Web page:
September 14th — Saw an immense number of cabrees, or prairie antelopes. These are the smallest of the deer tribe, amazingly fleet, and very shy, but strange to say, possessed of great curiosity, apparently determined to look at everything to do not understand, so long as they do not scent it. Our hunter set off into the valley, to show me the manner of shooting them, while I made a sketch.
These animals are the pronghorn antelope, which were all over the prairies before the settlers arrived here. In their journals the HBC men often mentioned cabri, or cabree. Sometimes these were the mountain goat, and sometimes the pronghorn antelope. These two animals are not in any way close relatives — mountain sheep are members of the caprini family, which includes (surprisingly) muskoxen, mountain goat, mountain sheep, big horn sheep, and thinhorn sheep such as dall’s sheep and Stone’s sheep. (Mountain goats and mountain sheep are in the same family, but not very closely placed in that family).
Pronghorn, however, are Antiocapra americana, and are only called antelopes because they closely resemble the true antelopes of the Old World. Nevertheless, the HBC men called them cabri — along with the other animals in the caprini family — because of the white hair on their rumps, sides and breasts. Pronghorn can run very fast and are built for maximum predator evasion. Although it can’t run as fast as a cheetah, it can maintain its high speed for a longer time than a cheetah can (That is, of course, a non-issue, as there were no cheetahs here. But it is a statement that lets you know how fast these animals could run!)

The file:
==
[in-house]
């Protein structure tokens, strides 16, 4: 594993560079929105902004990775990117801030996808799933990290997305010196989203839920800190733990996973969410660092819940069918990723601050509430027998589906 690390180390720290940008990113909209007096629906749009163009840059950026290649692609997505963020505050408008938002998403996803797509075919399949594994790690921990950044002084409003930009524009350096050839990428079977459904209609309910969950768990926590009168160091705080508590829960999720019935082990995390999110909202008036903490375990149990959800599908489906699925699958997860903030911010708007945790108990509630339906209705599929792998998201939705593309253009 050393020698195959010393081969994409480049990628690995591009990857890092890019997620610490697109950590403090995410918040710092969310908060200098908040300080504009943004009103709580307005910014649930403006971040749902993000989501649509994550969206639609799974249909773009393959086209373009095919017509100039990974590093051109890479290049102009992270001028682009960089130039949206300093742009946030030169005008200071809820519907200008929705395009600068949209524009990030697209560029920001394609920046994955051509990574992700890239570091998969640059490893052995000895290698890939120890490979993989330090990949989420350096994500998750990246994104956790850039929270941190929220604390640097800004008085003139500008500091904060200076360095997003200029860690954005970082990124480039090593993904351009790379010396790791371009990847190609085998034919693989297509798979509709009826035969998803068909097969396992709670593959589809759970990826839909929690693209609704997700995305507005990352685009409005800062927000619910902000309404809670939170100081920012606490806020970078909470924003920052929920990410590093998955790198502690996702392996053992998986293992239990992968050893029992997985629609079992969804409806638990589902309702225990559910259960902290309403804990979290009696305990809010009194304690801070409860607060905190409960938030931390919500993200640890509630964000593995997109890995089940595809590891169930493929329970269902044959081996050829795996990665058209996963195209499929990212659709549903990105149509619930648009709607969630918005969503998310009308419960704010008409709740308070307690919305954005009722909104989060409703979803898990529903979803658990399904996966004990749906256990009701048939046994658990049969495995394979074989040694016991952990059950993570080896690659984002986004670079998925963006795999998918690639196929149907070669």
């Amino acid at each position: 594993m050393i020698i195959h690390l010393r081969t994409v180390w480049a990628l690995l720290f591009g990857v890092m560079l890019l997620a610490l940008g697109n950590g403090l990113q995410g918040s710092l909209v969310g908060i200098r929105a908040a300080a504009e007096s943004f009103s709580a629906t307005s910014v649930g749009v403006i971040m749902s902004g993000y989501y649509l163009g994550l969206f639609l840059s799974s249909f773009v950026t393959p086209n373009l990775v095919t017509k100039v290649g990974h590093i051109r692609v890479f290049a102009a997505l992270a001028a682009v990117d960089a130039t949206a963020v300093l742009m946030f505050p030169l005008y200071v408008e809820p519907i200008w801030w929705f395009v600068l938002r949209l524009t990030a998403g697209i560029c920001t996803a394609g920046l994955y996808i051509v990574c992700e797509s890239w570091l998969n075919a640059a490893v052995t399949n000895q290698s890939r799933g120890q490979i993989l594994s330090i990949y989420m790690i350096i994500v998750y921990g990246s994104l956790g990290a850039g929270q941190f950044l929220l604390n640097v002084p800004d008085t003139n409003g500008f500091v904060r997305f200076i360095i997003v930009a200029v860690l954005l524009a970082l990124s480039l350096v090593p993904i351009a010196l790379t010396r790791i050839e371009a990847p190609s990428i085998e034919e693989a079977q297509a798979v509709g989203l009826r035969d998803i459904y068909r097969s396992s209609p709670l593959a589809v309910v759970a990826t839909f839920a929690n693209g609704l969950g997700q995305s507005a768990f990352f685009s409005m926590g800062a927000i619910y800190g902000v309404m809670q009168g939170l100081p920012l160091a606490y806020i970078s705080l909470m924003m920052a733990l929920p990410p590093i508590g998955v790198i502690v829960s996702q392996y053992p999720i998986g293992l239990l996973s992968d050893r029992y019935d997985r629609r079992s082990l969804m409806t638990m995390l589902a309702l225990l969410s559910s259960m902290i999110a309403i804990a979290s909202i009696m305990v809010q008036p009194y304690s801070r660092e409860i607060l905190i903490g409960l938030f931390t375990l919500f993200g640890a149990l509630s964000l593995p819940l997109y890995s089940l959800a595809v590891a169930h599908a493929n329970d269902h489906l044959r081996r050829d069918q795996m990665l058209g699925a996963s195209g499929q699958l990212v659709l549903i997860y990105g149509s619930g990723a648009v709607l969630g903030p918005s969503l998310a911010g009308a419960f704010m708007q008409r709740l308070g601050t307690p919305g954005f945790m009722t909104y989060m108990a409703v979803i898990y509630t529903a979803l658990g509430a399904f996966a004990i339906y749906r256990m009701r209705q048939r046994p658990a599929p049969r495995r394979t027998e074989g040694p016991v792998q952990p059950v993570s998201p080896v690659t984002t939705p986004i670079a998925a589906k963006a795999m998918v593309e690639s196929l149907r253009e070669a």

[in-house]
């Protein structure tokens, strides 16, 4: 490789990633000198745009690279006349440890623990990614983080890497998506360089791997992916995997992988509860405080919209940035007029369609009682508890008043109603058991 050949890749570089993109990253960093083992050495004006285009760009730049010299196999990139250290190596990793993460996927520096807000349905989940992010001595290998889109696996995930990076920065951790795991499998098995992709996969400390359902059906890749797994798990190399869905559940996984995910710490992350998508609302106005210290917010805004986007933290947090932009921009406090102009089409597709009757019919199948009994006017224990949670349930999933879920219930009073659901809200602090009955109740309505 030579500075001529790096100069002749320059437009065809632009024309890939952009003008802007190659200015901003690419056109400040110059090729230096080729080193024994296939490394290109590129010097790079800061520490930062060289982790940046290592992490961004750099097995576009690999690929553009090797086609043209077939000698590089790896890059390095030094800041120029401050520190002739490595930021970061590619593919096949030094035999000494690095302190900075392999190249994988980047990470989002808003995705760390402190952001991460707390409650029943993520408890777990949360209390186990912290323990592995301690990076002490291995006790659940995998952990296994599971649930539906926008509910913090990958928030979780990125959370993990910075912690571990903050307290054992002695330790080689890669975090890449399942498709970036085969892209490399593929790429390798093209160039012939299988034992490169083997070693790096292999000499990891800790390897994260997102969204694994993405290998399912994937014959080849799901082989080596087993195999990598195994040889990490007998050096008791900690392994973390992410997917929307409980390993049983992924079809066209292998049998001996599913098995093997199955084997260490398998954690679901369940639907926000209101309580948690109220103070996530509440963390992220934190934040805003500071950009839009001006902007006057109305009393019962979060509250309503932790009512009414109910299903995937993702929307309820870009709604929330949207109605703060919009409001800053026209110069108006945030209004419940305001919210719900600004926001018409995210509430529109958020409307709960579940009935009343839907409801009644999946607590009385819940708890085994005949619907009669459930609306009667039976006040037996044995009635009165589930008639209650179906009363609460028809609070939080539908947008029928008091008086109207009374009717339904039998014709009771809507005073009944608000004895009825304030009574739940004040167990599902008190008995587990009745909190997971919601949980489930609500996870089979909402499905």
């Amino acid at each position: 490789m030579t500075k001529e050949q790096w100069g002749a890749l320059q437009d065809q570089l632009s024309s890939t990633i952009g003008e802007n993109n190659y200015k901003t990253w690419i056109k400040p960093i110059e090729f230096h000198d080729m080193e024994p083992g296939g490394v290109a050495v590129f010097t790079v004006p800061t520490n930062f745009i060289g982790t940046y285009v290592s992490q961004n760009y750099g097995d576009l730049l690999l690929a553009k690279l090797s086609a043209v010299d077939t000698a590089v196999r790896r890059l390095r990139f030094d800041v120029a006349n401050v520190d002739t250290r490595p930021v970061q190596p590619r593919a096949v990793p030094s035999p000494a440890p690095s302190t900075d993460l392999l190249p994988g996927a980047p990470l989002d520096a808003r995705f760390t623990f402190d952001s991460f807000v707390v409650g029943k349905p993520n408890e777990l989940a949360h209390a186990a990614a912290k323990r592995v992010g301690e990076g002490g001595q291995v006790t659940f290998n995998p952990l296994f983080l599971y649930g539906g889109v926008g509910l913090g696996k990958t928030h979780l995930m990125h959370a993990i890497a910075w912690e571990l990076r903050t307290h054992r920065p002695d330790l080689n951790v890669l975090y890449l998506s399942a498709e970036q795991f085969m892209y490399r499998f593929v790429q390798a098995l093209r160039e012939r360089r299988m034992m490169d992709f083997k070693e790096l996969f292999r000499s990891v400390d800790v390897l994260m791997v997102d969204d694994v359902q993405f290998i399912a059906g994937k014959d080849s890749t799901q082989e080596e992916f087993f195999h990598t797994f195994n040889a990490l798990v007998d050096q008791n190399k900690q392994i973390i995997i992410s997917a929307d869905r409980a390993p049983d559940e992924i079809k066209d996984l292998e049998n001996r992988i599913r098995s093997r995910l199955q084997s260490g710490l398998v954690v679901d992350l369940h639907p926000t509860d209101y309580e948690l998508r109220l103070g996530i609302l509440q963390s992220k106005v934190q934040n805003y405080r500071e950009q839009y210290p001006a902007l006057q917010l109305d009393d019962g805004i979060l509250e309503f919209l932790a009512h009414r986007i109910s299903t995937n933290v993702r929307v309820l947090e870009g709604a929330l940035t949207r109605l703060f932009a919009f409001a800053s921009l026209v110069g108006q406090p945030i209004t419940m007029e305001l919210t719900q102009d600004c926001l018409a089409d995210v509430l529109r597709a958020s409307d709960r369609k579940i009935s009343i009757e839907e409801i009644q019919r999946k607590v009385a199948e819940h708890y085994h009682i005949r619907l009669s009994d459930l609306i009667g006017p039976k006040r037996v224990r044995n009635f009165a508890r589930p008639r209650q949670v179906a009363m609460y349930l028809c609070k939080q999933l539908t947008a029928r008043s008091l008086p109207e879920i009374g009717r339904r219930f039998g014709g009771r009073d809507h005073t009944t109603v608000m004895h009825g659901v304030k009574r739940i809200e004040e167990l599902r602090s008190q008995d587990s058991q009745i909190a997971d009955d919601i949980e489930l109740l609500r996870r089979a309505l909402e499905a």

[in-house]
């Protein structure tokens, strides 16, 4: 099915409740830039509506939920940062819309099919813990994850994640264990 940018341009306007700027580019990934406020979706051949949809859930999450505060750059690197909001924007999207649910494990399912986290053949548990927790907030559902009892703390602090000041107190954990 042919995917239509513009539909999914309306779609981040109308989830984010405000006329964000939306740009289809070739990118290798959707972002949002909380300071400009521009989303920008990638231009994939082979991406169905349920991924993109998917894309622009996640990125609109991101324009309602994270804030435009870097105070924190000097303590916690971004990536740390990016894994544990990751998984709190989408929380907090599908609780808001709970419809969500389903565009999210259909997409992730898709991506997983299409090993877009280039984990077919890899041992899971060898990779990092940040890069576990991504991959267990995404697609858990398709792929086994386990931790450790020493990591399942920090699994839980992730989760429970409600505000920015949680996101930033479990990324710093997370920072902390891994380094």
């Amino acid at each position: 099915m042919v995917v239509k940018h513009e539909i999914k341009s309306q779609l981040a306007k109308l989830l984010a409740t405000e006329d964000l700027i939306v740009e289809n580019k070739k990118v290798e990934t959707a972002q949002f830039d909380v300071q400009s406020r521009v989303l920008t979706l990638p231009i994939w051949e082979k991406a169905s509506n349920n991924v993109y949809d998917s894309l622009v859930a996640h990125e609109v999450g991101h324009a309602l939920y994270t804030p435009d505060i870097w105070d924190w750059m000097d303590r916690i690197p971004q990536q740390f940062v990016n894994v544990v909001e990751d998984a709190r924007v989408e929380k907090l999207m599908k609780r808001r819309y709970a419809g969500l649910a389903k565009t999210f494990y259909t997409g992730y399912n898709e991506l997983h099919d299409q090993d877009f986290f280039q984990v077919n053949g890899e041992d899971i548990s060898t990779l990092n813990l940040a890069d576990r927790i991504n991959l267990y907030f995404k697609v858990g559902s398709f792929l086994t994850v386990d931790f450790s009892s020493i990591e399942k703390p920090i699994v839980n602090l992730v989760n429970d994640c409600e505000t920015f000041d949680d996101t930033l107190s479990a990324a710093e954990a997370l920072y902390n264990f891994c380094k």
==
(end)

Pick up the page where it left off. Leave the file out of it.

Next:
So, let’s continue with Paul Kane’s story of the hunter stalking “cabree.”
The Hunter stole forward and hid himself behind a small bush, so as to have the wind blowing from them [the cabree], and gently waved a piece of rag tied to his ramrod; as soon as the cabrees perceived this, they gradually came up to him, until within shot, when he knocked one over; this was of course all he could expect, as the rest were off in an instant.
In the evening we saw smoke in the distance, which we supposed to proceed from a camp of Indians; we waited, therefore, till the boats arrived, with a view to our mutual protection, should they prove to be a hostile tribe. The boats arrived after a short time, and we remained with them all night without molestation.
September 15th — About an hour after leaving our encampment, we crossed the river again in our boat, and found a large camp of Cree Indians. They came down to us in great numbers. Mr. Rowand, being acquainted with their chiefs, they were very friendly with us, and we bought a large quantity of dried meat from them… We had much difficulty in getting away from them, as they wished to have a long talk, but our time not permitting, we resumed our journey. They, however, adroitly detained a boat that had not yet come up, and the persons in charge had to give them some tobacco before they would allow them to proceed.